Getting into veterinary school and becoming a veterinarian is not an easy task, but with hard work and dedication, it can definitely be accomplished! Kevin made his dream of becoming a veterinarian a reality!
Kevin Ruiz is a member of the inaugural cohort of a combined Masters of Animal Science and Doctor of Veterinary Medicine program at Colorado State University. He is set to complete the Masters of Animal Science (coursework, thesis, and project) within 1 year and continue on to veterinary school in the fall of 2018.
Kevin’s passion for animals was handed down to him by his dad. “He had a way with animals. He was able to establish a level of trust to the animals he cared for whether it was caring for baby birds or a broken wing to doctoring wounds on small and large animals. He would always put their needs first.”
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Name, veterinary school attended, and year that you started.
Kevin Ruiz, Colorado State University. I am a member of the inaugural cohort of a combined Masters of Animal Science and Doctor of Veterinary Medicine program. I began this program Fall of 2017.
Who are the animals that you currently share your life with?
I currently have 3 pets with me. I share my life with a two-year-old Belgian Malinois named Oakley, a 10-month red merle Australian Shepherd named Copper, and a one-year-old Grey tabby mix (who secretly thinks she’s a dog) named Cinder.
Do you think there were any specific experiences or items on your application that helped to strengthen it?
Copious clinical experiences in several fields of veterinary medicine and animal sciences, as well as leadership positions and involvement in other organizations, strengthened my application. I had the opportunity to represent Texas and speak in front of 23,000 people at the National Catholic Youth Conference in 2011, which may have enhanced the application. I also helped in shot clinics and was involved in research in the growth hormones of hepatocarcinomas.
Where did you attend undergrad and what was your major?
I attended West Texas A&M University and earned a Bachelor of Science degree in Animal Sciences.
Did you apply to vet school after, or during your Bachelor’s education?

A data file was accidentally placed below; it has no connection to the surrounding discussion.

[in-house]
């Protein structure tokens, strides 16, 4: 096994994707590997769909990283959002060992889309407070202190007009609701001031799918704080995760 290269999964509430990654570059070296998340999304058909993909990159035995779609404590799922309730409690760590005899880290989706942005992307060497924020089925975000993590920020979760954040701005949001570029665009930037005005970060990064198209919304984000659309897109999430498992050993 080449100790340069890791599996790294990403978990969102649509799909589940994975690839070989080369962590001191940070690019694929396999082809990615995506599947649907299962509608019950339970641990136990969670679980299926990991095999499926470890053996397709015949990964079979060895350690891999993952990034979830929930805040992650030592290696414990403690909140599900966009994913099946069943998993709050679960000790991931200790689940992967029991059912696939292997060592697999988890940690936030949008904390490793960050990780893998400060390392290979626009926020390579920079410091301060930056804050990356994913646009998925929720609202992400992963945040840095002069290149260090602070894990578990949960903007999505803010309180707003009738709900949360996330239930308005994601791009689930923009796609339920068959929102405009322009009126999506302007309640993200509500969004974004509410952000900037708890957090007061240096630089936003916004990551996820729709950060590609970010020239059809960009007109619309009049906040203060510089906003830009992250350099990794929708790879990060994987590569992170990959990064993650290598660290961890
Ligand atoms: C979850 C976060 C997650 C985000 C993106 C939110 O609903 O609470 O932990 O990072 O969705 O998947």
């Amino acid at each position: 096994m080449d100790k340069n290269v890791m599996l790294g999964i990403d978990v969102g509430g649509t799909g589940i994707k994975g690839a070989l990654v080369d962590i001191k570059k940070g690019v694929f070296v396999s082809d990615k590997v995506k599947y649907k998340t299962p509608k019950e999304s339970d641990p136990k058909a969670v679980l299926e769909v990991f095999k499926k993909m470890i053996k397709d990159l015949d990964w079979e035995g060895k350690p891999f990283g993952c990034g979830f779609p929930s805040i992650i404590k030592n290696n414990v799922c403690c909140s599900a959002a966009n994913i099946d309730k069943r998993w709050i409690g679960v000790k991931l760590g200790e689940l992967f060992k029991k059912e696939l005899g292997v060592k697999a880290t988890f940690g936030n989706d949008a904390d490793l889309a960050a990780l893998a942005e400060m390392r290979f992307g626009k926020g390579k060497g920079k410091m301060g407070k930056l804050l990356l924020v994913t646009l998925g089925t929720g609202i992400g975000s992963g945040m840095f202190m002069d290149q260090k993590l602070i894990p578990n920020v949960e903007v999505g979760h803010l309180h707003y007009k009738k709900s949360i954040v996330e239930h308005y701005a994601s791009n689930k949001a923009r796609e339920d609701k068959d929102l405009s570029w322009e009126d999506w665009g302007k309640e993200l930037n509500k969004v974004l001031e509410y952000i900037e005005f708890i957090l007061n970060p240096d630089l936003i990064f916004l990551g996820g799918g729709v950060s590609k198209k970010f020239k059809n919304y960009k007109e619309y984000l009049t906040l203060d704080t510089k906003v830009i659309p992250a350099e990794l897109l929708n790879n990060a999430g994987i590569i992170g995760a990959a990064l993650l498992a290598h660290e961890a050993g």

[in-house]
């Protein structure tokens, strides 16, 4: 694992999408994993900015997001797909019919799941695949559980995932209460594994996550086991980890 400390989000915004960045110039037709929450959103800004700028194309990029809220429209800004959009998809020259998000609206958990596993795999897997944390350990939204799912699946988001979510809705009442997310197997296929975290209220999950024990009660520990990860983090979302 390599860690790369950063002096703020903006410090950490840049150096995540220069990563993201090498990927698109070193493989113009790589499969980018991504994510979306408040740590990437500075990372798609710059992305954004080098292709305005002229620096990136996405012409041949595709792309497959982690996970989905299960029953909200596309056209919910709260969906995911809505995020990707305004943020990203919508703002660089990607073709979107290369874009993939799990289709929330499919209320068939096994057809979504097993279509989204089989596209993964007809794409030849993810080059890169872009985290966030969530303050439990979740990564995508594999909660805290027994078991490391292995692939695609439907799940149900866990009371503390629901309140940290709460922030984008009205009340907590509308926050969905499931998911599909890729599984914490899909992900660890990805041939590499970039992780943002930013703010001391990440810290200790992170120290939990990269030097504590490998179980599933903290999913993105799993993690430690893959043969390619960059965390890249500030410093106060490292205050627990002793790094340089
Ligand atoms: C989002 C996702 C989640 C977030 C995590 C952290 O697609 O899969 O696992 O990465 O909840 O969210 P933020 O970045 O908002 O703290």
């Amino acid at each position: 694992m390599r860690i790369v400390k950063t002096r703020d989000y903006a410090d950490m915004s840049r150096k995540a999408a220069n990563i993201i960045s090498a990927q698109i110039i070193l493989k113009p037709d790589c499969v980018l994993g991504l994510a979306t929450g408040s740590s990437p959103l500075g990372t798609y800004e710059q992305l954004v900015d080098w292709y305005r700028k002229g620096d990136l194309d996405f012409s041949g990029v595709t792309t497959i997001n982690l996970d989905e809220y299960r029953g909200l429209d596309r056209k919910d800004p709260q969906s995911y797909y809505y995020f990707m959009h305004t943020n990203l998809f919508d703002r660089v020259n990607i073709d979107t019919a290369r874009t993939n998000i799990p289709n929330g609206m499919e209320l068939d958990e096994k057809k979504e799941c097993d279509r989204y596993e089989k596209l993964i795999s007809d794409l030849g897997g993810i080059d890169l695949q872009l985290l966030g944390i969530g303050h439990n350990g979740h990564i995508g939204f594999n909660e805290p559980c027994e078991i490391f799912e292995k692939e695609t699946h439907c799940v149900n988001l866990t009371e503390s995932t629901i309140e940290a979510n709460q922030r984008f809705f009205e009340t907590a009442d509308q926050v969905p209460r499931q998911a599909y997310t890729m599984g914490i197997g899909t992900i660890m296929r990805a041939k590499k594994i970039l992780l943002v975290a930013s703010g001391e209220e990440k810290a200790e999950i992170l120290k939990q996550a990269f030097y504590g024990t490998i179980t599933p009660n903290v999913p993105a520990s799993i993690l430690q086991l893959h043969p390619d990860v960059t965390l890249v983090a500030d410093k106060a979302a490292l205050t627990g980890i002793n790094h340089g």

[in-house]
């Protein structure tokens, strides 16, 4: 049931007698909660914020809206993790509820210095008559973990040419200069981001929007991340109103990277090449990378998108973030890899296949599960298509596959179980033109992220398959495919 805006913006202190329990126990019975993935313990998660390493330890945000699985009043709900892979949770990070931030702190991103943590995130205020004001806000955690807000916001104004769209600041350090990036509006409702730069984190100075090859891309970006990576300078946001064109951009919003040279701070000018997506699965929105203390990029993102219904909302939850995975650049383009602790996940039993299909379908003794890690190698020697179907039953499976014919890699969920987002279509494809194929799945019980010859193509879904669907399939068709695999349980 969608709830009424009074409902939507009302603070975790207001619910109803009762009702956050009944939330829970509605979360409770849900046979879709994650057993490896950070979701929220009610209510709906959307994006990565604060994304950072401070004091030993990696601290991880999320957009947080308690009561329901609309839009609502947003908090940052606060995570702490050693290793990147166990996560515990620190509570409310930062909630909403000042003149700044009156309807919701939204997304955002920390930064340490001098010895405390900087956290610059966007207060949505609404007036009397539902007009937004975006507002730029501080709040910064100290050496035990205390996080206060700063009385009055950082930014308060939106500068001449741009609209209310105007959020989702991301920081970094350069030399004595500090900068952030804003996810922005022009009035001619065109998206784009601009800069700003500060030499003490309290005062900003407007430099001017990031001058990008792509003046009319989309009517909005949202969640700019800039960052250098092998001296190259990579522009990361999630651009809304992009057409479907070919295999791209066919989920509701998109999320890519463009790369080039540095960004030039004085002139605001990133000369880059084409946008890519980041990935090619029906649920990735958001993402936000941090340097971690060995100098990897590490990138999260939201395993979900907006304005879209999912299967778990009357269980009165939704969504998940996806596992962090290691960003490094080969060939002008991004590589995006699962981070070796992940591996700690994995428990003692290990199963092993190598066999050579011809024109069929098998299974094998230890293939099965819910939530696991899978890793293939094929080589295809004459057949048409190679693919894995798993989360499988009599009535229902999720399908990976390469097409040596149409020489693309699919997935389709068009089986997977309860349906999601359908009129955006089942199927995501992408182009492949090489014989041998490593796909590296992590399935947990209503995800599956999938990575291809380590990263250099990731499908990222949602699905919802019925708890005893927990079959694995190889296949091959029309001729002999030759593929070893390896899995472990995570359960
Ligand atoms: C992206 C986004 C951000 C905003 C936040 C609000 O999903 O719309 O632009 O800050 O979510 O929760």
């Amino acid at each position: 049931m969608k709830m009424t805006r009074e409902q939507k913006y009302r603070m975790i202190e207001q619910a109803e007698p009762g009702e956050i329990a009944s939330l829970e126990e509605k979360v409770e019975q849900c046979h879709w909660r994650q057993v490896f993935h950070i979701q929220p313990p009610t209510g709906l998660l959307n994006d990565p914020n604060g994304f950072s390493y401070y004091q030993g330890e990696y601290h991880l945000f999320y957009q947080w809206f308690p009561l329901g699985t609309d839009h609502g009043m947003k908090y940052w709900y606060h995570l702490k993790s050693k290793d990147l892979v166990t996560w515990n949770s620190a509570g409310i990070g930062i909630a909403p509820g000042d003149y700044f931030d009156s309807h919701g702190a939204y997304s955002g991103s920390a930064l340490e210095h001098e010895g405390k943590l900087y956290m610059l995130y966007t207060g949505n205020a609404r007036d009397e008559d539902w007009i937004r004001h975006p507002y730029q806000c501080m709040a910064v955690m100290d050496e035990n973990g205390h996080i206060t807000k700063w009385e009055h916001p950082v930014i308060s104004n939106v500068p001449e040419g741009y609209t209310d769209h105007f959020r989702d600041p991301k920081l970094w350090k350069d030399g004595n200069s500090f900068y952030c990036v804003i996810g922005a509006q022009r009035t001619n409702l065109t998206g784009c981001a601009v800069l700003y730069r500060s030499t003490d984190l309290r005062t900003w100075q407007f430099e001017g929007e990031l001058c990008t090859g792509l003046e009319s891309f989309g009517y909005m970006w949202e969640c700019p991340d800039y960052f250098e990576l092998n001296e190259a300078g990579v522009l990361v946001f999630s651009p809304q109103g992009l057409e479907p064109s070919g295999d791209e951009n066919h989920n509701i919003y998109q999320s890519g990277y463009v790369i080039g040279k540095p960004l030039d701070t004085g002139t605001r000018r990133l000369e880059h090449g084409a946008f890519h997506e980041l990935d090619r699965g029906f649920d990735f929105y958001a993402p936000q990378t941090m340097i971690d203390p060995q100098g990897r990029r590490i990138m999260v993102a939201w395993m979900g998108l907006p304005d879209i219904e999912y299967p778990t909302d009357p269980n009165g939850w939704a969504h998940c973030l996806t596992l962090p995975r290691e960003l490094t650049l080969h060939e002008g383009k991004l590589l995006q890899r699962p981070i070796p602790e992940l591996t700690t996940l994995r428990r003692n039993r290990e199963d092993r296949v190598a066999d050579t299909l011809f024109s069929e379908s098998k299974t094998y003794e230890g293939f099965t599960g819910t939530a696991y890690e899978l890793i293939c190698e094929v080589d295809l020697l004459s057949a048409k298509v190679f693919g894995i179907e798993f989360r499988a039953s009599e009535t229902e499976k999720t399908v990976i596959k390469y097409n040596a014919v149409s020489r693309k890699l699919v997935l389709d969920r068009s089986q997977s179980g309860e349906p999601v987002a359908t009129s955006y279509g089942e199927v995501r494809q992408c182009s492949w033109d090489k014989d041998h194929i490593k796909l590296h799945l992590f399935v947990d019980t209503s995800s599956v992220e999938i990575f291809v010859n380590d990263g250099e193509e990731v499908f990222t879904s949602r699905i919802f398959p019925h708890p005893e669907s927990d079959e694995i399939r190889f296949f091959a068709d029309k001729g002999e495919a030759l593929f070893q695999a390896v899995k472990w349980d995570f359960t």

I applied the cycle before graduation.
Did you attend grad school?
I am a member of the inaugural cohort of a combined Masters of Animal Science and Doctor of Veterinary Medicine program at Colorado State University. I began this program Fall of 2017. I will complete an entire Masters of Animal Science (coursework, thesis, and project) within 1 year and continue on to Veterinary school in the fall of 2018.
At what age did you first apply to vet school?
I was 22 years old when I applied to veterinary school.
How many schools/application cycles did you apply to before being accepted?
I applied to five schools in one cycle.
Were you waitlisted at any schools?
I was waitlisted at two schools.
How many schools invited you for an interview?
One, Colorado State University invited me for an interview.
How many of those gave you an acceptance letter?
One, Colorado State University offered me an acceptance letter.
Do you remember any specifically challenging interview questions?
I went through MMI questions. They were all situation questions, gauging who you are as a person in answering the questions. There is not really a right or wrong answer to them, so I wouldn’t say they were challenging. My advice for future applicants in any school that utilizes MMI is to make your answer personal. Think of how a life experience would go into shaping how you answer the question, and look at the different aspects of the question when answering.
What was your GPA (in undergraduate)?
My undergraduate GPA was a 3.2
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What was your GRE score?
How many extracurricular activities did you list on your application?
I honestly cannot remember, I participated in some intramural sports during undergraduate studies, but most of my time I spent it directly in clinics or doing animal-related activities.
Did you have exotic, large and small animal experience prior to applying to veterinary school?
I grew up in an agriculture-rich community in the Texas panhandle. The Agricultural extension officer took me under his lead and introduced me to his pig breeding operation and involved me with 4-H and FFA. I also participated in stock shows growing up. I began my veterinary journey following veterinarians at a Mobile Veterinary clinic who specialized on horses. I then began to be involved in a general small animal clinic and spent a small amount of time working with exotics with the zoo veterinarian. My experiences then shifted to animal husbandry while I worked as a ranch hand on a farm for another veterinarian caring and doctoring his 800 head of cattle, 200 head of sheep, and small pig operation.